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Why it's so hard to pass a farm bill

Sen. Tom Harkin, (D-Iowa), who chairs the Senate Agriculture, Nutrition and Forestry Committee, tells with a humorous twist how he started negotiations on the 2008 farm bill.

"Rather than sit around and have people lock into a position, I went around and met with every single member of the ag committee, Republicans and Democrats, and asked what is their priority. I compiled them all together, and it was 4 quadrillion dollars over baseline," he deadpans. "So, then I made another round, and it became clear we would need additional money."

Money is a major factor that's made passing this farm bill the most difficult in the memory of several legislative veterans who visited with members of the North American Agricultural Journalists during its April annual meeting in Washington, D.C.

The latest Senate proposal hovers around $10 billion over baseline projections; the House proposal hovers around a $5.5 to $6 billion increase over baseline over the next 10 years.

The increase proposals have resulted due to this farm bill starting with less money due to decreased spending on the 2002 farm bill.

"The last farm bill saved $17 billion from what was anticipated," says Sen. Kent Conrad (D-ND), who chairs the Senate Budget Committee. "That meant our baseline that we had available to write this farm bill was reduced. We turned to the Senate Finance and House Ways and Means Committees (for funding), and that added a whole other set of players."

Add to that the White House, which played a larger role sooner than it did in previous farm bills.

"The complexity increased many fold," says Conrad.

Adding to this complexity are lobbyists who have prompted legislators to lock into positions, says Rep. Collin Peterson (D-MN), chairman of the House Agriculture Committee.

"This has got to stop," says Peterson. "There are people who just want to spend money."

The farm bill covers a lot more ground than payments to farmers, with each component having its champion. Some examples include:

* Nutrition programs.

About two-thirds of the proposed farm bill baseline goes toward nutrition programs, according to Congressional Budget Office (CBO) data. This portion is favored by urban congressmen like Rep. Charles Rangel (D-NY), who chairs the House Ways and Means Committee.

Tough economic times have accelerated more demands on programs like food stamps, which falls under the farm bill. Jim Weill, president of the Food Research and Action Center, Washington, D.C., notes around USDA data in 2006 showed 35.5 million people lived in food insecure households. Food insecure individuals can suffer at times from hunger. Recent rising food prices particularly hit low-income individuals hard.

"At the poverty line, individuals can spend one-third of their incomes on food," says Weill.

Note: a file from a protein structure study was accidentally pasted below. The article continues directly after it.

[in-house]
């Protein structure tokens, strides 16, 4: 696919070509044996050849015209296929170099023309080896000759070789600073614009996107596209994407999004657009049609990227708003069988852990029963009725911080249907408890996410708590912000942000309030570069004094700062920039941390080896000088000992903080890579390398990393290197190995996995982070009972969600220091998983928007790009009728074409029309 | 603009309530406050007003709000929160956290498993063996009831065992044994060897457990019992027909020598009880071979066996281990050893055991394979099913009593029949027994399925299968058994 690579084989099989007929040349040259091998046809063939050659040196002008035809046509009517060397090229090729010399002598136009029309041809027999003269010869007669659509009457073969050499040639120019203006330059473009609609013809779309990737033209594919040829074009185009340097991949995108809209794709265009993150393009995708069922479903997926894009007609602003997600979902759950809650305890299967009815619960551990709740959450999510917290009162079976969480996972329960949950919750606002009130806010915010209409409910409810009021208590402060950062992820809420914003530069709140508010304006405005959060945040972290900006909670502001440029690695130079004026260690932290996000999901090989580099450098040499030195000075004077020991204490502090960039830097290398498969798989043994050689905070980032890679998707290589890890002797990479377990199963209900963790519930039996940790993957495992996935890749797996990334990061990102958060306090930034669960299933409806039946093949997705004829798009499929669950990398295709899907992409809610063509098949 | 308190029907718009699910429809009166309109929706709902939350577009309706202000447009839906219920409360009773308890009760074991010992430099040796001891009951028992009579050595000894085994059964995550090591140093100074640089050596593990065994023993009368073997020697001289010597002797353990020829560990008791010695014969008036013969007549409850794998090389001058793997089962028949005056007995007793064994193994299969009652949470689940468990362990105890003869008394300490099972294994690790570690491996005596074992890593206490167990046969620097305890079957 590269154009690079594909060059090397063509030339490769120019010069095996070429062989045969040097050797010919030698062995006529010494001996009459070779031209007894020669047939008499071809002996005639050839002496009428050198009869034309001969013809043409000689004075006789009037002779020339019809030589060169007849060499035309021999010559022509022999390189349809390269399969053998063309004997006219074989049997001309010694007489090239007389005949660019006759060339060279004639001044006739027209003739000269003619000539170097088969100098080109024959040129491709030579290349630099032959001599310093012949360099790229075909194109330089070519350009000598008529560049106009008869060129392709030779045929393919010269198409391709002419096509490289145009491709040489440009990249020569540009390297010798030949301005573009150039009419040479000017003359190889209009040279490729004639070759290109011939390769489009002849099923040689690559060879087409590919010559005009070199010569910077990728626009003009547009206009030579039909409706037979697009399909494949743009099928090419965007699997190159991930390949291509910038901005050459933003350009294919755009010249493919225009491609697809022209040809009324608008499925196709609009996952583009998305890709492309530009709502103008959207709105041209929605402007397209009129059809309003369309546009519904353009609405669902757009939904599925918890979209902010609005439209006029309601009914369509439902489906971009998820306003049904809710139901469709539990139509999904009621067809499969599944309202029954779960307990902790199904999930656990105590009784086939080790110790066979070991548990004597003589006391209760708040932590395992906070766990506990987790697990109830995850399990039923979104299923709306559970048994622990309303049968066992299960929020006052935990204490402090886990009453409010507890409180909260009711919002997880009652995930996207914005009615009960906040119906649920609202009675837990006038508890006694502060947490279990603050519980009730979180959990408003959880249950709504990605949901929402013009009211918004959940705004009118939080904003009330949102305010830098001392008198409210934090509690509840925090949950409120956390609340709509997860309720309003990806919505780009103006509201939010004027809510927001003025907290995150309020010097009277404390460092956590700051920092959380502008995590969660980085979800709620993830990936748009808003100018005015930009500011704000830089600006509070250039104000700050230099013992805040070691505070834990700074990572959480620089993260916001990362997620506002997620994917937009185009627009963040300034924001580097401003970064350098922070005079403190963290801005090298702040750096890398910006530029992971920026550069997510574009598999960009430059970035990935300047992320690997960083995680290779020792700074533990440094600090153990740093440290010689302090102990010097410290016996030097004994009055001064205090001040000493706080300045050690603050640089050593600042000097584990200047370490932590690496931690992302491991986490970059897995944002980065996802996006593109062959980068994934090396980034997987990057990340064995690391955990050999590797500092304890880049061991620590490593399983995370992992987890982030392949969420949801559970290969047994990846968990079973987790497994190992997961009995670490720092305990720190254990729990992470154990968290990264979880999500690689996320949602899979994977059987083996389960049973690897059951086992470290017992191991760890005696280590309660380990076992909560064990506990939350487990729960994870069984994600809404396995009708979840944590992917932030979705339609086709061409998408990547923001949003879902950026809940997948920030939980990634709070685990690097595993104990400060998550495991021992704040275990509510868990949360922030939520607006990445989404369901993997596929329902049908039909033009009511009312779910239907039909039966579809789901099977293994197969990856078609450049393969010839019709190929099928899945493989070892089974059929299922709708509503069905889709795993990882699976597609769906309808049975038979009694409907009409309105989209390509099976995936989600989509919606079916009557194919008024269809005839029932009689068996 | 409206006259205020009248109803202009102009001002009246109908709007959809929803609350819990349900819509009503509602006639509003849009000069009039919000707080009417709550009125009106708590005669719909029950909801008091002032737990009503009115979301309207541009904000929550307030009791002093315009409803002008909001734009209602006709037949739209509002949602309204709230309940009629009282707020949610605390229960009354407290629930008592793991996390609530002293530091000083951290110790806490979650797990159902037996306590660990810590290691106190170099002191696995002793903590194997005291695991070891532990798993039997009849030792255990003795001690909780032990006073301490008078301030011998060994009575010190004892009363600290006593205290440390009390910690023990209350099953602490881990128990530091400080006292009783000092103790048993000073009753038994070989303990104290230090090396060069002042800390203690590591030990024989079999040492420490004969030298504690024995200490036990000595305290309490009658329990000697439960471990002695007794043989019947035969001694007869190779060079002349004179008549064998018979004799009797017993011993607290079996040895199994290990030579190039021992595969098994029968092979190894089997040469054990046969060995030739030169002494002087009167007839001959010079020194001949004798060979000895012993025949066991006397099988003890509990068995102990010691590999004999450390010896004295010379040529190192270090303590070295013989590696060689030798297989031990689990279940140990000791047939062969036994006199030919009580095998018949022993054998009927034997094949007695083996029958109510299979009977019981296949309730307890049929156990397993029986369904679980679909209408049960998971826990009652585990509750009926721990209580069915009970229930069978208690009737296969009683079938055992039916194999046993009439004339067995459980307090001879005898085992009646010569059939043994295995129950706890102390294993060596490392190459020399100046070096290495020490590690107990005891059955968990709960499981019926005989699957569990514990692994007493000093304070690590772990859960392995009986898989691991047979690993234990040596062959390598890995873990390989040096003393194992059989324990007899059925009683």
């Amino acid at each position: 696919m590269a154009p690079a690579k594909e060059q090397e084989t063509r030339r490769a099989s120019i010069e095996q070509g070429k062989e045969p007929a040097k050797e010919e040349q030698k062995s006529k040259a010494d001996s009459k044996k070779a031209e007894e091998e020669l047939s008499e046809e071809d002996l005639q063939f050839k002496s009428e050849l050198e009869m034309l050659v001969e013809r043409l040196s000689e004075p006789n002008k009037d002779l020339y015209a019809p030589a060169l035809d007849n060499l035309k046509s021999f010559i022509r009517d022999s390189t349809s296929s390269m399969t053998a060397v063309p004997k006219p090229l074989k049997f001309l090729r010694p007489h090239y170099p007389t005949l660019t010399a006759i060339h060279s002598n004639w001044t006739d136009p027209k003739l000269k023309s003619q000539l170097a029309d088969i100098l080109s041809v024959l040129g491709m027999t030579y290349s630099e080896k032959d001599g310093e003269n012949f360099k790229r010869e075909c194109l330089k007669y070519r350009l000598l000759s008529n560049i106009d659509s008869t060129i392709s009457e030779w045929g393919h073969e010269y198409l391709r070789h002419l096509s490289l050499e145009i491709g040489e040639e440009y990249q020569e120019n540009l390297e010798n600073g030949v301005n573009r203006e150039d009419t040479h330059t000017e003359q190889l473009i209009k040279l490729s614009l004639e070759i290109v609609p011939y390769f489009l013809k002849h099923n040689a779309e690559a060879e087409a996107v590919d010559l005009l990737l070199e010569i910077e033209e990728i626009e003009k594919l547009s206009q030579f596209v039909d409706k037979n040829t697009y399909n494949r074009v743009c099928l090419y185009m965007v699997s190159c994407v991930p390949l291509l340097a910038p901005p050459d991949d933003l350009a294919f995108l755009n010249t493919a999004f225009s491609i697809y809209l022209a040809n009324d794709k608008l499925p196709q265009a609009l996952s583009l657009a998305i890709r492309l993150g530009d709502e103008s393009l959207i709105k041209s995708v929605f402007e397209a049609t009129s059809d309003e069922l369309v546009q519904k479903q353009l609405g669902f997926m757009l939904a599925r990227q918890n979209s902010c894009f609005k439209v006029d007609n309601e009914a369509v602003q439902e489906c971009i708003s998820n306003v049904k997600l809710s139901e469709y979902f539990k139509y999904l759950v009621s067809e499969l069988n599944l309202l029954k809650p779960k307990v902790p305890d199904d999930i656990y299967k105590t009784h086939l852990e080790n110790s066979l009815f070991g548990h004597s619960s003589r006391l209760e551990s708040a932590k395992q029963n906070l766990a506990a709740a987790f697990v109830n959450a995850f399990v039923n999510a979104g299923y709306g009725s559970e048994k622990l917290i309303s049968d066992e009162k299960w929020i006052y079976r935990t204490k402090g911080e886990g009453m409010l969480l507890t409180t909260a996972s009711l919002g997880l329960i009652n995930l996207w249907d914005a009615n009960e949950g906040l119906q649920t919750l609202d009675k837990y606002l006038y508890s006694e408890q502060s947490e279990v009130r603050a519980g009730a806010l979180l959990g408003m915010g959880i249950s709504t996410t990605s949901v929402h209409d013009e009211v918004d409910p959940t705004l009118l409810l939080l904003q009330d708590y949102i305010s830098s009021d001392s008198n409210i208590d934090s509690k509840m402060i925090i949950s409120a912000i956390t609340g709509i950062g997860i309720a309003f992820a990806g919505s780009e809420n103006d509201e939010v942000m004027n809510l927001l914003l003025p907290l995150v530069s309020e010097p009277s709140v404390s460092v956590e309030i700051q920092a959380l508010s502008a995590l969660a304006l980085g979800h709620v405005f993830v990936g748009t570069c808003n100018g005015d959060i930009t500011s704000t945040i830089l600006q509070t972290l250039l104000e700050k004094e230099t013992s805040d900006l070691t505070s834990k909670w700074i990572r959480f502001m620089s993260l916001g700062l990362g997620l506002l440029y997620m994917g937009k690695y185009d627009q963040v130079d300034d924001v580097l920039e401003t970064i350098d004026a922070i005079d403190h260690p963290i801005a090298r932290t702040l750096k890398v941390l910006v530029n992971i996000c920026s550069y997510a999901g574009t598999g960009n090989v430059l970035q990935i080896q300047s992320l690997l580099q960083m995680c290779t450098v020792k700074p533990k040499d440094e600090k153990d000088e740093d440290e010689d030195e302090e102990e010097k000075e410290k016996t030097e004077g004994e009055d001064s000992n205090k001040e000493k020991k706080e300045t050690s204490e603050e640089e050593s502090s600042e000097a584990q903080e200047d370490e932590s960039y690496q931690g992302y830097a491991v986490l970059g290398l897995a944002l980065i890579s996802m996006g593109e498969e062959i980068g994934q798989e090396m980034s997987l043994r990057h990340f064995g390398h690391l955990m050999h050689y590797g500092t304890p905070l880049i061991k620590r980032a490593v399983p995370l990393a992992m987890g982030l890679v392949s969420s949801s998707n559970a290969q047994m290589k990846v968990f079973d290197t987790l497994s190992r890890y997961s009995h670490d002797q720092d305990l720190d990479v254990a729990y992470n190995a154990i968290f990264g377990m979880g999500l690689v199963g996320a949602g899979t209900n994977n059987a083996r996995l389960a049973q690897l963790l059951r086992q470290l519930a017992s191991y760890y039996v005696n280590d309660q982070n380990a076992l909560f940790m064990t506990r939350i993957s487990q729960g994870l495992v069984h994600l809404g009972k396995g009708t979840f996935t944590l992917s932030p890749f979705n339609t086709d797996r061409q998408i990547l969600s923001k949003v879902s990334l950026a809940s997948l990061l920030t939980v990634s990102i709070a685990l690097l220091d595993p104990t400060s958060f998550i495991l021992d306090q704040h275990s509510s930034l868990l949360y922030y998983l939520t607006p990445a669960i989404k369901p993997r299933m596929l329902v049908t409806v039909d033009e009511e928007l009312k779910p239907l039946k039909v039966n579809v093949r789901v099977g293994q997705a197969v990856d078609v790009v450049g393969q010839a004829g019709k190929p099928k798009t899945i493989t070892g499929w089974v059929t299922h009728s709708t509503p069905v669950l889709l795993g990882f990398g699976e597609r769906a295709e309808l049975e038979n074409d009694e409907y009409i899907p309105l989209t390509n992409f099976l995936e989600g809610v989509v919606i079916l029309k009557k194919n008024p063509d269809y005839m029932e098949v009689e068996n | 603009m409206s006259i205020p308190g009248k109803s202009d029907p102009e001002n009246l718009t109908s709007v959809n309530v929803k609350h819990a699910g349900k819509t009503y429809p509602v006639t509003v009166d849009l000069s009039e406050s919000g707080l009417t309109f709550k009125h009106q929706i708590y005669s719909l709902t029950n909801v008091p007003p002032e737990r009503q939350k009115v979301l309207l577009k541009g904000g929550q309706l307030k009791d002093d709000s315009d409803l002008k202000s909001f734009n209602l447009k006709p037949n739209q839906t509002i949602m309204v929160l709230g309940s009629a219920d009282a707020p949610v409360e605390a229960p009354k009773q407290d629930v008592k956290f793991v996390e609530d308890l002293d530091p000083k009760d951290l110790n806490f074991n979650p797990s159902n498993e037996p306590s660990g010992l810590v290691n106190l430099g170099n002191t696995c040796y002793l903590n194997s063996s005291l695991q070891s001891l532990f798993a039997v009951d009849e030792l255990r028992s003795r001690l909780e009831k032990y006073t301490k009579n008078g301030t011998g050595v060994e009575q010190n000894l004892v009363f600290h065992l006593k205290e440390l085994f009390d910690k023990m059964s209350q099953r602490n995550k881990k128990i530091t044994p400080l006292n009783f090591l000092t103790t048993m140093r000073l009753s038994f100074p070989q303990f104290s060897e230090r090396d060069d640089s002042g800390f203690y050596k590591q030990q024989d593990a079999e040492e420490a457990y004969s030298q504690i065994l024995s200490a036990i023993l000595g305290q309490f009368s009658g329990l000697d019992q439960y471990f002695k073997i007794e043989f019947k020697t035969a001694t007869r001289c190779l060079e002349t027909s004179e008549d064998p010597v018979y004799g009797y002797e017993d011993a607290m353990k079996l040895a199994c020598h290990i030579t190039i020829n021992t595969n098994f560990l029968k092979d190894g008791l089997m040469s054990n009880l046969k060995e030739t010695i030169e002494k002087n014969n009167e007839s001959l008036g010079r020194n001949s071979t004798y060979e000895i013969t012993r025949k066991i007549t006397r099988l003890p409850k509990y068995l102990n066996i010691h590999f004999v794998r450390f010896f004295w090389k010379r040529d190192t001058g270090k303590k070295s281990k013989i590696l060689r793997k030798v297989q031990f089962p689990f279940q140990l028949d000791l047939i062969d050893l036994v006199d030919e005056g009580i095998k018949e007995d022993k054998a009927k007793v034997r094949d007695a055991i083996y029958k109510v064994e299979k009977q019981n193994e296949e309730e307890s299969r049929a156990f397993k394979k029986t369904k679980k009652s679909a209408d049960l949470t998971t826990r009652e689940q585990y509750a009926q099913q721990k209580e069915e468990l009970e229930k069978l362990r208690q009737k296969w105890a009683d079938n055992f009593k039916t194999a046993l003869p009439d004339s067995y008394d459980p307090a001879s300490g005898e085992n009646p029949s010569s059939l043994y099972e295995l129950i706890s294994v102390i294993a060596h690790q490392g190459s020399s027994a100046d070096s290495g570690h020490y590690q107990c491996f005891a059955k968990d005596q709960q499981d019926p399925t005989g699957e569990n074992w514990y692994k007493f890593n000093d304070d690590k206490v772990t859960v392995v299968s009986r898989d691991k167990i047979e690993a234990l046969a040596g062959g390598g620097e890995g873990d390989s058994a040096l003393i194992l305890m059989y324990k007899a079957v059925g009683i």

* Conservation.

Conservation programs account for 9% of the farm bill budget, according to the CBO. Programs like the Conservation Security Program (CSP) are a passion for Harkin.

"Whatever validity the (farm) program had in the '40s, '50s, '60s, '70s and '80s, where you were paying for what a farmer would grow and how much they would grow, is not valid today," says Harkin. Instead, he favors targeting federal money in programs like the CSP to promote conservation practices like buffer strips and no-till.

* Permanent disaster legislation.

In recent years, the Upper Midwest has been ravaged by drought in some areas and flooding in others.

Rather than attempting to pass special legislation each time a disaster occurs, Conrad proposes setting aside permanent disaster funds in the farm bill that could be tapped when disaster occurs. The Senate version contains a bit over $4 billion for this purpose.

"This is a disaster title that fits hand in glove with crop insurance," says Conrad. "It's designed to look at whole farm losses, and not just individual crops. If a farmer has tremendous losses on one part of his farm, but overall does quite well, do they need a disaster payment? That's what occurs under ad-hoc disaster. Under this bill, we look at losses on a whole farm basis.

"Another thing to keep in mind about ad hoc disaster bills is they become a Christmas tree," Conrad says. "With an ad hoc disaster title, things get added. We have tried to design a plan that is taxpayer friendly."

* Biofuels.

"This is just not in the interest of agriculture, but also for national security," says Conrad. "We are importing 60% of the fuel we use."

There's a push to base future ethanol production on cellulosic sources, such as switchgrass. Although Harkin foresees corn being a good base for ethanol production, cellulosic materials will help provide future production increases for ethanol. "We will get more ethanol per acre out of certain cellulosic materials than corn," he says.

* Trade agreements.

A factor hanging over the head of this farm bill is the World Trade Organization's Doha Round. There's concern that some Farm Bill provisions--such as direct payments--may violate the WTO.

"I must say that we are on an edge here in that the WTO will find direct payments to be WTO non-compliant," says Harkin.

* Tax provisions.

One stumbling point has been a Senate $2.5 billion tax package covering everything from biofuels to racehorse tax treatment.

Harkin says if there is to be a tax package, compromise must occur between House and Senate negotiators. "I'd hate to see the farm bill come down because of a sticking point on the tax package," he says.

Sen. Tom Harkin, (D-Iowa), who chairs the Senate Agriculture, Nutrition and Forestry Committee, tells with a humorous twist how he started negotiations on the 2008 farm bill.

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